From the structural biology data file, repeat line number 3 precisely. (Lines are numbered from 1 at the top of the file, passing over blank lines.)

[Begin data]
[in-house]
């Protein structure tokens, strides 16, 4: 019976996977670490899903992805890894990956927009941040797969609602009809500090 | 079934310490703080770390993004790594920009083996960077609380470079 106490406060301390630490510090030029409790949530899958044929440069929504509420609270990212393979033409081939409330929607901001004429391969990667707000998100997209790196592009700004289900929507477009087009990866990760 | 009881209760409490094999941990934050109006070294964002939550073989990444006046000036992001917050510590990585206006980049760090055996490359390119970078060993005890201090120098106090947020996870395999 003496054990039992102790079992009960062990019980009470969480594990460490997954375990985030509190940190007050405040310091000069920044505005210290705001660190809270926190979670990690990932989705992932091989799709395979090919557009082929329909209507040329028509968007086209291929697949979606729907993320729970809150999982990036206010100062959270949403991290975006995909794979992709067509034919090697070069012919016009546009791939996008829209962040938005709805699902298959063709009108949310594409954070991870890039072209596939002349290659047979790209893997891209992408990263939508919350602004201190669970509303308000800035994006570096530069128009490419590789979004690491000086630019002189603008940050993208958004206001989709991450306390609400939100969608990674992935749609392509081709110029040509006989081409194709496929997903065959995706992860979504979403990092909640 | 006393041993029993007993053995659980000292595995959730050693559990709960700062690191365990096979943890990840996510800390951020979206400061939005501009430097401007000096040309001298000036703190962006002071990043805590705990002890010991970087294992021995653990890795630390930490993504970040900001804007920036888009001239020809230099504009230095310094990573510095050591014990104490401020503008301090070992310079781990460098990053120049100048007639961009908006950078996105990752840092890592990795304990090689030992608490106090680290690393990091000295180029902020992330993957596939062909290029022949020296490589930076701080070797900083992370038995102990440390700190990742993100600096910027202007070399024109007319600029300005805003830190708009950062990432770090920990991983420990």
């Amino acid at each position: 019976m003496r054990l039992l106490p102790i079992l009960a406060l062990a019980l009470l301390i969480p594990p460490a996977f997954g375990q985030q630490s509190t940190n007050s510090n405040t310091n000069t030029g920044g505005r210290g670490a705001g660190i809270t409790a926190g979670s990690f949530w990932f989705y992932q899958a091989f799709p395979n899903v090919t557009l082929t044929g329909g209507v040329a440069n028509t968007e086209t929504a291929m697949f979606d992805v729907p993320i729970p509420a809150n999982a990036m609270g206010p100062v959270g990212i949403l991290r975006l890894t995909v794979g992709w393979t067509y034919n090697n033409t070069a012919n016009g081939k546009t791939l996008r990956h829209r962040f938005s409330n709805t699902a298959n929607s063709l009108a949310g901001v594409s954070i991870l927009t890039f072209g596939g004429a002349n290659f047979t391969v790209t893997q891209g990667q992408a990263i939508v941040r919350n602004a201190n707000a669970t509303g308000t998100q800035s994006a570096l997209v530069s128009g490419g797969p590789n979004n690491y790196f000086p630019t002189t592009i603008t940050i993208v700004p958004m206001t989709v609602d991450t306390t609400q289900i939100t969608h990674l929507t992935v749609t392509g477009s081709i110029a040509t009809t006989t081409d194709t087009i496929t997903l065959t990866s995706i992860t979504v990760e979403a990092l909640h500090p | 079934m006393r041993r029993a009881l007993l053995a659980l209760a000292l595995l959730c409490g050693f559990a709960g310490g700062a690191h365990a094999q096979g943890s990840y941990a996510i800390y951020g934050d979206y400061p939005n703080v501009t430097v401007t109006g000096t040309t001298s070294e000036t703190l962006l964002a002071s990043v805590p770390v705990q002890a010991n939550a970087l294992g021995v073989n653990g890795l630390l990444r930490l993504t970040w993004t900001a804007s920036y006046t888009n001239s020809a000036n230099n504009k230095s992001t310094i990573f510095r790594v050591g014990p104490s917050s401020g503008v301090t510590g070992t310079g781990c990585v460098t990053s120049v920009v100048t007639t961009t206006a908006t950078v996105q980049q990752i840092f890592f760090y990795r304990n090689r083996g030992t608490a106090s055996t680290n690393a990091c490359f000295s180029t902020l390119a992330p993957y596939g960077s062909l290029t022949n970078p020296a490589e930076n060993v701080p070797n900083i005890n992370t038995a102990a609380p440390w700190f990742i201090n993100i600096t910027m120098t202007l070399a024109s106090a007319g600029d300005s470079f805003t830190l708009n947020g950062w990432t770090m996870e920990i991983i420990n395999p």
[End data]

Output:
């Amino acid at each position: 019976m003496r054990l039992l106490p102790i079992l009960a406060l062990a019980l009470l301390i969480p594990p460490a996977f997954g375990q985030q630490s509190t940190n007050s510090n405040t310091n000069t030029g920044g505005r210290g670490a705001g660190i809270t409790a926190g979670s990690f949530w990932f989705y992932q899958a091989f799709p395979n899903v090919t557009l082929t044929g329909g209507v040329a440069n028509t968007e086209t929504a291929m697949f979606d992805v729907p993320i729970p509420a809150n999982a990036m609270g206010p100062v959270g990212i949403l991290r975006l890894t995909v794979g992709w393979t067509y034919n090697n033409t070069a012919n016009g081939k546009t791939l996008r990956h829209r962040f938005s409330n709805t699902a298959n929607s063709l009108a949310g901001v594409s954070i991870l927009t890039f072209g596939g004429a002349n290659f047979t391969v790209t893997q891209g990667q992408a990263i939508v941040r919350n602004a201190n707000a669970t509303g308000t998100q800035s994006a570096l997209v530069s128009g490419g797969p590789n979004n690491y790196f000086p630019t002189t592009i603008t940050i993208v700004p958004m206001t989709v609602d991450t306390t609400q289900i939100t969608h990674l929507t992935v749609t392509g477009s081709i110029a040509t009809t006989t081409d194709t087009i496929t997903l065959t990866s995706i992860t979504v990760e979403a990092l909640h500090p | 079934m006393r041993r029993a009881l007993l053995a659980l209760a000292l595995l959730c409490g050693f559990a709960g310490g700062a690191h365990a094999q096979g943890s990840y941990a996510i800390y951020g934050d979206y400061p939005n703080v501009t430097v401007t109006g000096t040309t001298s070294e000036t703190l962006l964002a002071s990043v805590p770390v705990q002890a010991n939550a970087l294992g021995v073989n653990g890795l630390l990444r930490l993504t970040w993004t900001a804007s920036y006046t888009n001239s020809a000036n230099n504009k230095s992001t310094i990573f510095r790594v050591g014990p104490s917050s401020g503008v301090t510590g070992t310079g781990c990585v460098t990053s120049v920009v100048t007639t961009t206006a908006t950078v996105q980049q990752i840092f890592f760090y990795r304990n090689r083996g030992t608490a106090s055996t680290n690393a990091c490359f000295s180029t902020l390119a992330p993957y596939g960077s062909l290029t022949n970078p020296a490589e930076n060993v701080p070797n900083i005890n992370t038995a102990a609380p440390w700190f990742i201090n993100i600096t910027m120098t202007l070399a024109s106090a007319g600029d300005s470079f805003t830190l708009n947020g950062w990432t770090m996870e920990i991983i420990n395999p």